Legal needs survey

Legal needs survey

The Legal Australia-Wide Survey is the largest survey of legal needs ever undertaken. Over 20,000 people across all states and territories, including over 4000 in Victoria, were interviewed.

The survey provides insight into the legal problems people face, the actions they take, where they go for advice, and the outcomes they achieve. It also examines the demographic groups that are particularly vulnerable to legal problems.

The eight state and territory legal aid commissions commissioned the Law and Justice Foundation of New South Wales to conduct the research. An in-depth analysis of legal need at both the state/territory and national level was published in October 2012.

Victorian key findings

Legal problems are widespread and often have an adverse impact on many life circumstances.

Of those surveyed, 48% reported having experienced a legal problem in the 12 months preceding the survey. Based on these findings, we estimate that as many as two million Victorians will experience a legal problem in any given year.

Some people, most notably disadvantaged people, are particularly vulnerable to legal problems, including substantial and multiple legal problems.

For example, people with a disability were twice as likely to experience legal problems compared to other groups surveyed. People experiencing unemployment, single parents, people living in disadvantaged housing and people whose main source of income was government payments were also more vulnerable to legal problems.

A sizable proportion of people take no action to resolve their legal problems and consequently achieve poor outcomes.

While Victorians sought advice for half of their legal problems, they handled 32% of these problems without advice and took no action for 18%.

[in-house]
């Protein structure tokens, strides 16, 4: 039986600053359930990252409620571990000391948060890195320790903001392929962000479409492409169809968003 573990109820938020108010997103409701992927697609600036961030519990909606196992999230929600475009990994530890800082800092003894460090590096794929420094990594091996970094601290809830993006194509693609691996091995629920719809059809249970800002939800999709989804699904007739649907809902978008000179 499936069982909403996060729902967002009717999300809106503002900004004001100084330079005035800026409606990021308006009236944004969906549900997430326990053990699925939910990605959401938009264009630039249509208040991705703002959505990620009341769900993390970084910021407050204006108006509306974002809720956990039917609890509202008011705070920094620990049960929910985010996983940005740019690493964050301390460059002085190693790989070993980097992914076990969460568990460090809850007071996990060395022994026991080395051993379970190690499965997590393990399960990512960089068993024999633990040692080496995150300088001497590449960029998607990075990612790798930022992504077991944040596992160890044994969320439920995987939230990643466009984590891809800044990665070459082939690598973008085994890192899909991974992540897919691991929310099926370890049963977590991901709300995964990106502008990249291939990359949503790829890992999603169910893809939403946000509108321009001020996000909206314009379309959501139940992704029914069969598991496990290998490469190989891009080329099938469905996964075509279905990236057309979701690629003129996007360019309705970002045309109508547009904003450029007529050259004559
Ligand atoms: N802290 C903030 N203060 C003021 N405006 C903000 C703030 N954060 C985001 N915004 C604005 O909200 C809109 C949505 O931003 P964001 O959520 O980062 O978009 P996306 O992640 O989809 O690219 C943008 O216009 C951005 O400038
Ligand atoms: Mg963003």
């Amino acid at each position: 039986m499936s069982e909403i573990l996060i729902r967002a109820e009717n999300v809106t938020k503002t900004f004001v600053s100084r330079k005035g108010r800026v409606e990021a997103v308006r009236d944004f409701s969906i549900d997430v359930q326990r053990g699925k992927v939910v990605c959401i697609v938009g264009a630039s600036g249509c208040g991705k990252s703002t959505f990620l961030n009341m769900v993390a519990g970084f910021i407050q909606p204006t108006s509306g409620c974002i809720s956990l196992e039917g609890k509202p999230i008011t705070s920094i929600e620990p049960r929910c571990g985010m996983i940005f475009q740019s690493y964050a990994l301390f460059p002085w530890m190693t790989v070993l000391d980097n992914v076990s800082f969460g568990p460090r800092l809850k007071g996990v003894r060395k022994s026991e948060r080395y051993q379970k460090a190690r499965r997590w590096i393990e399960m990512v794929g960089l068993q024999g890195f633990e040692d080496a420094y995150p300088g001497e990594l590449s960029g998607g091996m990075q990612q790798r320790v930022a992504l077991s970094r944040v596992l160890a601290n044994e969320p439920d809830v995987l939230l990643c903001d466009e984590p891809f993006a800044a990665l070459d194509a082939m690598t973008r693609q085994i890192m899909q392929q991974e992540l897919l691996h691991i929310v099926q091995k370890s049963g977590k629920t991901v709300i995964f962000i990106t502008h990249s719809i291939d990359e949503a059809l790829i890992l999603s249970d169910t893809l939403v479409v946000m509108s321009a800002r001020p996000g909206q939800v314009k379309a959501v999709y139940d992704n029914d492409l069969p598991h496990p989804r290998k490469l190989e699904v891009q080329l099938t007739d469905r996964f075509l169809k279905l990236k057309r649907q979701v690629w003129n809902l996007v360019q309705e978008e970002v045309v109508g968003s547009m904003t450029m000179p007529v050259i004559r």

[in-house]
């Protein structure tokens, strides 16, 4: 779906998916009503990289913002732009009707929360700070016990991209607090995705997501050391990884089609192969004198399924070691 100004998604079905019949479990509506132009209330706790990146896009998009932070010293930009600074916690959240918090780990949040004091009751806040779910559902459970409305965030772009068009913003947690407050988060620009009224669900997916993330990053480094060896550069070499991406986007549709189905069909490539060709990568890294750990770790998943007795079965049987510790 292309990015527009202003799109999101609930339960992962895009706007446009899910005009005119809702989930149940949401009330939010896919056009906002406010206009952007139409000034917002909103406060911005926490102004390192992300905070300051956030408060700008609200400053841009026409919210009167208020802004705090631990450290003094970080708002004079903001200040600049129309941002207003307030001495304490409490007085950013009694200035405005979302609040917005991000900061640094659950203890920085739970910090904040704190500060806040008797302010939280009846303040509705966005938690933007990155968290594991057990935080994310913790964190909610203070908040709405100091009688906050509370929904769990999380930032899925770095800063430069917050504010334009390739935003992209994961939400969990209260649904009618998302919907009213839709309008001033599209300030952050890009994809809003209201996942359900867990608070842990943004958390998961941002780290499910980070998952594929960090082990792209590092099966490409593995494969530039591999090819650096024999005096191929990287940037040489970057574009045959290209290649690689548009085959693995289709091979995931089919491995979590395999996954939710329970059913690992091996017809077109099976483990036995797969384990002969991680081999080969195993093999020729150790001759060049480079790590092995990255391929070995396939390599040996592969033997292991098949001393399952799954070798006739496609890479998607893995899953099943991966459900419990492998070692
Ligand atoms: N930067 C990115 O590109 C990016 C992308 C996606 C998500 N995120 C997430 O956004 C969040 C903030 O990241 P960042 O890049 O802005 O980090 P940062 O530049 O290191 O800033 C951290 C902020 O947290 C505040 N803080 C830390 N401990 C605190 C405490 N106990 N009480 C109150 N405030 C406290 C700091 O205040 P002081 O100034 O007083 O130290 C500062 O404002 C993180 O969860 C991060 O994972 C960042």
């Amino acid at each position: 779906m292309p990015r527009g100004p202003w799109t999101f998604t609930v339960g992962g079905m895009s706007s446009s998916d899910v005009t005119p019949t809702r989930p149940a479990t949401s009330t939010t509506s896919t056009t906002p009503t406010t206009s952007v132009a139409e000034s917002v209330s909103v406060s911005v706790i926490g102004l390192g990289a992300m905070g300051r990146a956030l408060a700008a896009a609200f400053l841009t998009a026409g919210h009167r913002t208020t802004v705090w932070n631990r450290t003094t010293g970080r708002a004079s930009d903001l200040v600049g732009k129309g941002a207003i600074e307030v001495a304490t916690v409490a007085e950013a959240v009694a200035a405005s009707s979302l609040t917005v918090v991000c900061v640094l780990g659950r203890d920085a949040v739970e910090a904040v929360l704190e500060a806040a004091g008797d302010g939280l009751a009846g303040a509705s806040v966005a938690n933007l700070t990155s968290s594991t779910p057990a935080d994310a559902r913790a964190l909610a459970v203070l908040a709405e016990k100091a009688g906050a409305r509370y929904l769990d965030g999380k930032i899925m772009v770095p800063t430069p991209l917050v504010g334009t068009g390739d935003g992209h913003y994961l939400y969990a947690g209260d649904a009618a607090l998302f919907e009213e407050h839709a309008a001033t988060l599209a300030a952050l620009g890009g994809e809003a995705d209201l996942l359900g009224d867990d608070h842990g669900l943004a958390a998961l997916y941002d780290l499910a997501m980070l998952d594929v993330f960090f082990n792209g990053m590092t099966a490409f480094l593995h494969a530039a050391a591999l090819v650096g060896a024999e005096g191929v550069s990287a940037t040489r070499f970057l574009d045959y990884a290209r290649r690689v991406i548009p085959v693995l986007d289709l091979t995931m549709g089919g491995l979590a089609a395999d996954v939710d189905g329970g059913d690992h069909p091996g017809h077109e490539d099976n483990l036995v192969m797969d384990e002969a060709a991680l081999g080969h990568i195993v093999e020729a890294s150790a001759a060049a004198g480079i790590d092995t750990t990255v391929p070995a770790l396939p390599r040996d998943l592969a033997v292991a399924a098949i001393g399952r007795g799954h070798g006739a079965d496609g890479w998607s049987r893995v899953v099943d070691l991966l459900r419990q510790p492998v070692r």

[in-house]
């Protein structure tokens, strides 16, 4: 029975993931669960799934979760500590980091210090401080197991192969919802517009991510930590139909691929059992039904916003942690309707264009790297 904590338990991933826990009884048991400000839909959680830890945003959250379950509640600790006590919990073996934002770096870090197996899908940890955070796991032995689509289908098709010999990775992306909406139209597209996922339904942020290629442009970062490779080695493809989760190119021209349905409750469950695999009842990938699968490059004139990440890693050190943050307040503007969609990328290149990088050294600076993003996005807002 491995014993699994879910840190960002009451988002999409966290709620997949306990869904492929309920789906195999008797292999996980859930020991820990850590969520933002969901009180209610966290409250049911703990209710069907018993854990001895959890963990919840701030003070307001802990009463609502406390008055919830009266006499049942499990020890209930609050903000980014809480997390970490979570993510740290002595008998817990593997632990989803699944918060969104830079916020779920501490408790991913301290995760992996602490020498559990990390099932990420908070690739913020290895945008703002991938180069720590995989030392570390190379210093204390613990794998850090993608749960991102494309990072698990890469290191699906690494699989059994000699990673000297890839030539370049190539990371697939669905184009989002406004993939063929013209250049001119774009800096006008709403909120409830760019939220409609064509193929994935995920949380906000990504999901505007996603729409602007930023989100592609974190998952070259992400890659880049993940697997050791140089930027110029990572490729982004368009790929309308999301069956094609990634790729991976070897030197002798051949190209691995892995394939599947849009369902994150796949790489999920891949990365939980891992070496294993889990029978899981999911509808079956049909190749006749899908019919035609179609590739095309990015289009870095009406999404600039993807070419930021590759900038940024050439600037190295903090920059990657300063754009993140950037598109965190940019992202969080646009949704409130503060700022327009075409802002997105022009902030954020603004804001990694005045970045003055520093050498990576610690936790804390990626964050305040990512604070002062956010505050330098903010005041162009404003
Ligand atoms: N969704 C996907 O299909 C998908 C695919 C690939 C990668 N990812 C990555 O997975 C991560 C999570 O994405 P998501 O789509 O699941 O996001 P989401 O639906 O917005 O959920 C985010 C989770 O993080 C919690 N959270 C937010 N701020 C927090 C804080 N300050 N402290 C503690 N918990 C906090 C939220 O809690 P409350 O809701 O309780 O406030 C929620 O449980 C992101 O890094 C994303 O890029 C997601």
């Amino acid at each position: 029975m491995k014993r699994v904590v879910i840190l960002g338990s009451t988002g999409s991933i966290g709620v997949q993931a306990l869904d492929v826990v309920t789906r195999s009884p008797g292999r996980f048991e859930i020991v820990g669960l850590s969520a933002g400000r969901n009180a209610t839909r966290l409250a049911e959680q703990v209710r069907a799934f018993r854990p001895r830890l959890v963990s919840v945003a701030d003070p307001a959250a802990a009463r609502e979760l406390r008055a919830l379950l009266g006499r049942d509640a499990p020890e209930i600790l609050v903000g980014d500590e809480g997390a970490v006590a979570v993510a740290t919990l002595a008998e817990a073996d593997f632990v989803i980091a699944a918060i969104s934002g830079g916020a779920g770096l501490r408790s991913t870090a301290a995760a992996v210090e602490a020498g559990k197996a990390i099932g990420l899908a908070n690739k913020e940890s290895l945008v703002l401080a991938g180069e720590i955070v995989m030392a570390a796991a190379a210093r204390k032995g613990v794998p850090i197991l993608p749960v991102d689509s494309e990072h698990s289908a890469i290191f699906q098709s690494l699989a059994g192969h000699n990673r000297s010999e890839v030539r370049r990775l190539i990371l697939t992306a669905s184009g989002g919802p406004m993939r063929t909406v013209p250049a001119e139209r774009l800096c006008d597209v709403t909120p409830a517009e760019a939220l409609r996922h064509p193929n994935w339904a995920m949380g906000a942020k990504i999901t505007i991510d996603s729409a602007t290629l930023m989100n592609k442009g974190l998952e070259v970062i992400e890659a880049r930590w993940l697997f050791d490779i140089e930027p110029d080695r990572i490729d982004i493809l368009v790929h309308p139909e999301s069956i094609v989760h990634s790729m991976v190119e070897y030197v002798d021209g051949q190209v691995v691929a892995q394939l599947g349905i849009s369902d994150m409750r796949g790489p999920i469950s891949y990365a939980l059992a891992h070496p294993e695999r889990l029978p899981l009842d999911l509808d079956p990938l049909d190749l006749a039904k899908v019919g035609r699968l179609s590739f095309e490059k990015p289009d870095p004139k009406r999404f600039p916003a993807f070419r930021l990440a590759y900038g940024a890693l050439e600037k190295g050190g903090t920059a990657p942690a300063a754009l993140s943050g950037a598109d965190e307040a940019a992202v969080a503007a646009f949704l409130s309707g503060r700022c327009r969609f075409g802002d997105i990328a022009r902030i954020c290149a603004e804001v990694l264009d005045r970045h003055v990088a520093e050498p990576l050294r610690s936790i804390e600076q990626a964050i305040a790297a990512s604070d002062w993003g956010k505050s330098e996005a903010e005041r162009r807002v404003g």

Most people who seek advice do not consult legal advisors and resolve their legal problem outside the justice system.

Of all the legal problems experienced by Victorians, help was sought from a legal professional for only 16% of those problems.

Read the Law and Justice Foundation's report about legal need in Victoria.

National key findings

Legal problems are widespread.

About 8.5 million Australians over 15 years of age (almost half the population) will have experienced a legal problem in the past 12 months. About 22% will have experienced three or more legal problems.

Some people are particularly vulnerable to legal problems.

People with a disability and single parents were more than twice as likely to experience legal problems. Unemployed people and those living in disadvantaged housing were also more likely to experience legal problems.

Legal problems have a severe, negative impact on people’s lives.

People with legal problems get sick, have relationship breakdowns or may lose their home.

Australians do not automatically seek legal help.

People sought professional advice (legal or non-legal) for 51% of their legal problems, handled 31% of legal problems without advice and took no action for 18% of legal problems. A legal professional was only used for a minority of all legal problems.

People who take no action experience poor outcomes.

Reasons for taking no action were often related to stress (30%), cost (27%) or not knowing what to do (21%).

Read the Law and Justice Foundation's report about legal need in Australia.

More information

The complete national report and Victorian state report are available from the Law and Justice Foundation website.

The Law and Justice Foundation has also published:

A table of key facts of the national survey is available on the National Legal Aid website.